Wednesday, 26 June 2013

New to nature No 107: Typhochlaena costae

There is a story, perhaps apocryphal, that Harvard professor and mycologist Roland Thaxter once gave a public lecture on the Laboulbeniales, an enigmatic group of fungi that grow on the integument of insects. A woman in the audience is said to have asked: "Professor Thaxter, this is all interesting, but of what value is it to mankind?" to which Thaxter replied: "None, thank God!"

Much species exploration is undertaken out of pure curiosity about the living world, so it is easy to understand why progress in some obscure taxa has been slow. Other groups, however, are so significant that neglect of their taxonomy is inexplicable. Theraphosidae is one such taxon.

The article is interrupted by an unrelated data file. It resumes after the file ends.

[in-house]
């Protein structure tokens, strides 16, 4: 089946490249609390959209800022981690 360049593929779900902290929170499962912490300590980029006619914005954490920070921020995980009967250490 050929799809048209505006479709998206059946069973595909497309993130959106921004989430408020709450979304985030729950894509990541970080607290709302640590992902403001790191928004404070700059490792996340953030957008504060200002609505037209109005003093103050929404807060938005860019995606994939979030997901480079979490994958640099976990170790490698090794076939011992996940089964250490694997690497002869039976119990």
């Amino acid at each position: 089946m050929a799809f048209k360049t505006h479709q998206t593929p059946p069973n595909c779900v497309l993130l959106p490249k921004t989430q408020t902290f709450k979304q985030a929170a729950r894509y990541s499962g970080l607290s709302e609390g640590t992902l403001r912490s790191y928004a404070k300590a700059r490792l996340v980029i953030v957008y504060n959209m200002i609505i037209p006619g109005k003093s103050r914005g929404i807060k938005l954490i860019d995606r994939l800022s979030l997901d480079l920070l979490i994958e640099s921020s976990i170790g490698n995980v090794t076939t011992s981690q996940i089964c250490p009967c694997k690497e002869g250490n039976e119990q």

The theraphosids include about one-third of the 2,693 documented species of mygalomorphs – tarantulas and funnel web spiders. In the intricate sub-webs of invertebrate animals in many terrestrial ecosystems these are "top" predators, making them of special interest to ecology. They have been used as model organisms in such diverse studies as molecular biology, biochemistry, pharmacology, ethology and biogeography, and they have a large and devoted following in the international pet trade. Yet their taxonomy, natural history and phylogeny remain incompletely studied.

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